Once a Catholic

Springfield Diocese Bishop William Byrne. SUBMITTED PHOTO

Originally published in the Daily Hampshire Gazette 4/2/2021

This Easter column was in the works when a love song played in my head. It served to remind me of God’s omnipresence:

“It’s Always You”

Whenever it’s early twilight, I watch till a star breaks through,

Funny, it’s not a star I see, it’s always you.

If a breeze caresses me, it’s really you strolling by

If I hear a melody, it’s merely the way you sigh

Wherever you are you’re near me, you dare me to be untrue

Funny, each time I fall in love, It’s always you.

One year ago, most Christians missed Easter Sunday. Palm Sunday, one week before, begins Holy Week when the faithful slow down, take stock, recall and relive Christ’s passion. Believers will question their lives in faint hopes of justifying His sacrifice. This faith of ours, given at birth, or chosen, tells us that God created the world and everything in it.

Considered from the viewpoint of a lightly-educated layperson, Holy Week is tribulating. Jesus, the son of God, was sent by His Father to die for humankind’s sins. The story is told that following the great flood, a rainbow appeared in the sky. It was God’s promise to our ancestors that he had not given up on His creation. Salvation would come and prophets appear with a loving message to sinful mankind. It is not a stretch to believe our ancestors witnessed every offense in the Ten Commandments given to Moses.

In 1930, my 20-year-old Irish father emigrated to America. Jim’s companions were his Catholic faith, drive and ambition. His visible assets consisted of a winning smile atop a sturdy 6-foot frame. Five years later he became a naturalized citizen, inviting appeals from Ireland. Dad graciously sponsored many siblings, who now comprise our extended U.S. family.

In 1932, he married serene Vermonter, Imogene Smith, in St. Mary’s Rectory. A church wedding then banned because Jean wasn’t Catholic. Baby James Francis was baptized at Saint Mary’s. Mom raised six children in the faith. Times are changing: Though their parents are unwed, Father Francis Reilly lovingly baptized our two great-grandchildren in church.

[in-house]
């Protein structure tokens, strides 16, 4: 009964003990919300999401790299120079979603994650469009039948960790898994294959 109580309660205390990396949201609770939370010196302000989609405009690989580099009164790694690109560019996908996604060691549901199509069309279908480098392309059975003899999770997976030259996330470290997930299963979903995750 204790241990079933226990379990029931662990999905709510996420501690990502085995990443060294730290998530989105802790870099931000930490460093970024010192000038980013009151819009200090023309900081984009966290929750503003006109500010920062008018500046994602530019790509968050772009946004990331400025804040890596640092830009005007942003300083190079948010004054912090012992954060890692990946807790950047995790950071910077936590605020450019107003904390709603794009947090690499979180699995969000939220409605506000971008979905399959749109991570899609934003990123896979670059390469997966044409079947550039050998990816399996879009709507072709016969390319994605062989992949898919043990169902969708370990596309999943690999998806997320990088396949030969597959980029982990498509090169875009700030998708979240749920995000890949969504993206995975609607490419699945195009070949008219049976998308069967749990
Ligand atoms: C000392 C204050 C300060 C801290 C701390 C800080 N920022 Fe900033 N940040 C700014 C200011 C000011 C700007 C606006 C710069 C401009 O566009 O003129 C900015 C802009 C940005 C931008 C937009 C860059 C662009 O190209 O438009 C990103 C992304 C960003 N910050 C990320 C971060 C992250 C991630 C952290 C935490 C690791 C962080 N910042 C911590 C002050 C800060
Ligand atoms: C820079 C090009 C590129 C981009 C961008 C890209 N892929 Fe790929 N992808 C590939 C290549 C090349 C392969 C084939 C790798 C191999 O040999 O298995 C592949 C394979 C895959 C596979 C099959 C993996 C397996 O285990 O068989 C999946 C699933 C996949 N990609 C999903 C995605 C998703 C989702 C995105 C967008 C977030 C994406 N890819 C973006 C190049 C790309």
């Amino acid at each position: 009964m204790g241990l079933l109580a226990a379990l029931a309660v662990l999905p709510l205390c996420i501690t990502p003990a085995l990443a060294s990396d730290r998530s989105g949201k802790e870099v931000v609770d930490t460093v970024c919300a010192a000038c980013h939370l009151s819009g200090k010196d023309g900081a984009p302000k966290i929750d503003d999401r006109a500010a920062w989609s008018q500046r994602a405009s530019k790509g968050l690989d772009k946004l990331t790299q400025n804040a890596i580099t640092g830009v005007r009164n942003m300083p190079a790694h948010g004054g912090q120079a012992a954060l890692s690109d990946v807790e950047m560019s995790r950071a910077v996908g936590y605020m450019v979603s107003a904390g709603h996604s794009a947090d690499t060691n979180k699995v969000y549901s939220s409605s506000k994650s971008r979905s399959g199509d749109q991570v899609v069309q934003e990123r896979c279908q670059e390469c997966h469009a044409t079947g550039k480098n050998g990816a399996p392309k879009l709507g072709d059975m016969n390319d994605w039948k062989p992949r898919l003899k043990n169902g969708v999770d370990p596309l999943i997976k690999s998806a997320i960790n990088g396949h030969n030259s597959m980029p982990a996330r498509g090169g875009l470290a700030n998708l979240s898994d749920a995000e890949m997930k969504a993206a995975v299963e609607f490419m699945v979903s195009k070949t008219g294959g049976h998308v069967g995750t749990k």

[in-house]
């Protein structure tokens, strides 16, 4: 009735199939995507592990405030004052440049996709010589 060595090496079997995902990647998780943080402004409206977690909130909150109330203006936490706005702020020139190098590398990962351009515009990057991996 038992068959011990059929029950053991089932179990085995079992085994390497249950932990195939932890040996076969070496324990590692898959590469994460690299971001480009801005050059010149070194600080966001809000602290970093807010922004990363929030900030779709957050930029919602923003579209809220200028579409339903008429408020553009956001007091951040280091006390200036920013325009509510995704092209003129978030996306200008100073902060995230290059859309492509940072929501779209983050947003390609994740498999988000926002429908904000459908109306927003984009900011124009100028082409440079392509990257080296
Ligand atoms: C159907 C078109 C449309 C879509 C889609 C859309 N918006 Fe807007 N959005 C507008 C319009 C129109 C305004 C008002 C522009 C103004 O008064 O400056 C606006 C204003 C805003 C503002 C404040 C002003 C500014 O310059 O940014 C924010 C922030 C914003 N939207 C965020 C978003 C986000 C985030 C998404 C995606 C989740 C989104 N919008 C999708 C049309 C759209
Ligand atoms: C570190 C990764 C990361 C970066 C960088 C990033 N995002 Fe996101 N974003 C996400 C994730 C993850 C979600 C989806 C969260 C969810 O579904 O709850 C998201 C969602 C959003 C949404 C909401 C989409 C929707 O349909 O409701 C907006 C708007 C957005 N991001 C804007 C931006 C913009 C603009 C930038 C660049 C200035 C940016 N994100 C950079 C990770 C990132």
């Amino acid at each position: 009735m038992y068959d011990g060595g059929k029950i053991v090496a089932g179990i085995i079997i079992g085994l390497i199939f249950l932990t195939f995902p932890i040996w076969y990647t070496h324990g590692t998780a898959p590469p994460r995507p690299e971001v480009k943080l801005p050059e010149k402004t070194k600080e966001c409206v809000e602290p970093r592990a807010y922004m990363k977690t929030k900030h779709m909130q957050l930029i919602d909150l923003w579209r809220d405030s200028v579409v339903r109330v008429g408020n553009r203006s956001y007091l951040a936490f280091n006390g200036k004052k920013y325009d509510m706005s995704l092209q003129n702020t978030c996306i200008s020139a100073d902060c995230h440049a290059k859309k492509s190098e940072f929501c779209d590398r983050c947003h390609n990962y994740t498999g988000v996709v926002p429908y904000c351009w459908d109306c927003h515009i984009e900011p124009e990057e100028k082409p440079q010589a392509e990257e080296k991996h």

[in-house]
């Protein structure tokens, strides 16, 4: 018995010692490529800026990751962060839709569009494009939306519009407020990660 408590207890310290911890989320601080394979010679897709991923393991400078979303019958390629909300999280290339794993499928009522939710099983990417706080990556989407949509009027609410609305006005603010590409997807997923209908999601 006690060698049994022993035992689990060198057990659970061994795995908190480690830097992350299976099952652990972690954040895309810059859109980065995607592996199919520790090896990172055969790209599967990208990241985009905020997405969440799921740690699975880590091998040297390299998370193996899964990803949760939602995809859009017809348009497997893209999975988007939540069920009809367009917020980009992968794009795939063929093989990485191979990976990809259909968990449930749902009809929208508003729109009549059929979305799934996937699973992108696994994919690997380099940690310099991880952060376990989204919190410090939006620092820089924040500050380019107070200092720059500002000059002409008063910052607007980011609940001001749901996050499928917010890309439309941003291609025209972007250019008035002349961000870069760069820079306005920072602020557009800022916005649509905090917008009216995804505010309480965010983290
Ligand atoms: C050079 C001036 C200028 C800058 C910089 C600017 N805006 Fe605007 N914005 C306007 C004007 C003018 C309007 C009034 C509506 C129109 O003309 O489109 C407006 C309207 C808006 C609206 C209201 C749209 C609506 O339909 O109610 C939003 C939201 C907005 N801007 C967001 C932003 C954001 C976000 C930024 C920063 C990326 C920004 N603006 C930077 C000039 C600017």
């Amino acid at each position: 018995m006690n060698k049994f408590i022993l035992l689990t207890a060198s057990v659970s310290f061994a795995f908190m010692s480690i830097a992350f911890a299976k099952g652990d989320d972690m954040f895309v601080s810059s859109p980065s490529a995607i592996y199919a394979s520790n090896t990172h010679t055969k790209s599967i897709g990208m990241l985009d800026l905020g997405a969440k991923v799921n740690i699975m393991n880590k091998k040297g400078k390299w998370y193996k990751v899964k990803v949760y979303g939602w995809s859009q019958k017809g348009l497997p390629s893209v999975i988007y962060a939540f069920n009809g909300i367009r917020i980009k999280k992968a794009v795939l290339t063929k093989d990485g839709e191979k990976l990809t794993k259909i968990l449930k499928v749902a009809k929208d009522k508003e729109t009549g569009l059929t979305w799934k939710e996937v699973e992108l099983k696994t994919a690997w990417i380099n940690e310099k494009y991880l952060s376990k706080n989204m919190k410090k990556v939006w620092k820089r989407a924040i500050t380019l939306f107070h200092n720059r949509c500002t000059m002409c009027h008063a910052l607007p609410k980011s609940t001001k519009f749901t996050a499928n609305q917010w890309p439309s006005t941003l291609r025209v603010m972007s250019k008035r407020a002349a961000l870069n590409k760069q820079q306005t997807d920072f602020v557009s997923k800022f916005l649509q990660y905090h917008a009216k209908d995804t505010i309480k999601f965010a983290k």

Dad and his Irish friends built the peaceful St. Mary grotto facing Smith College’s Grécourt Gates. A plaque lists their names. I’m glad my father died a year before the Boston Globe broke the church’s 1992 child abuse scandal, leading to Cardinal Bernard Law’s expulsion.

Nearer home, Catholics’ tolerance of repeated Springfield Diocesan coverups had their faith tested like a steel ball in a cosmic pinball machine. Try justifying a suicide amid disgraced priests, Bishop Duprey’s midnight-ride to Maryland and Bishop Weldon’s posthumous death-of-reputation due to credible sexual charges? Funds dried up as churches merged and closed. In rightful disgust, young and old parishioners voted with their feet.

St. Michael’s Catholic Grammar and High School are now Michael’s House Senior living. Saint Mary of the Assumption Church, Northampton’s twin-spired gothic masterpiece, is up for sale. Driving by, I find my sign of the cross habit hard to break. A miracle, the faithful and non-religious make peace, God is no longer in-residence.

New Springfield bishop William Byrne arrives to captain our ancient religion’s ship, building on truth. Father Bill Byrne is an inspiring YouTube fixture. He’s the author of “5 Things with Father Bill: Hope, Humor, and Help for the Soul.” Fr. Bill’s easy smile and earnestness shine through. In Chapter 17 of “5 Things,” he speaks to the problem of emerging from a year of separation: “Long-distance relationships are hard to maintain. Real love requires face time.” Fr. Bill reminds us that our bond with God grows stronger when we show up, slow down, visit a church, meditate, try to fill quiet moments with prayer.

God’s gift of a Notre Dame de Namur convent grad with a deep faith bolsters my days. She kept me from giving up when five children and most of their generation decided they could live spiritually minus church. I found it impossible to blame them, because a childhood faith failed in its mission. I’m old now, thankful that grace, plus the exemplary lives of good friends, have been my salvation.

Easter brings a soul-healing lift? I know this much — every caressing breeze is more likely angel than Uber! May your Easter blessings arrive like soft rain, or in a song. Alexa: Ask Bing or Frank to sing, “It’s Always You.”

Happy Easter.

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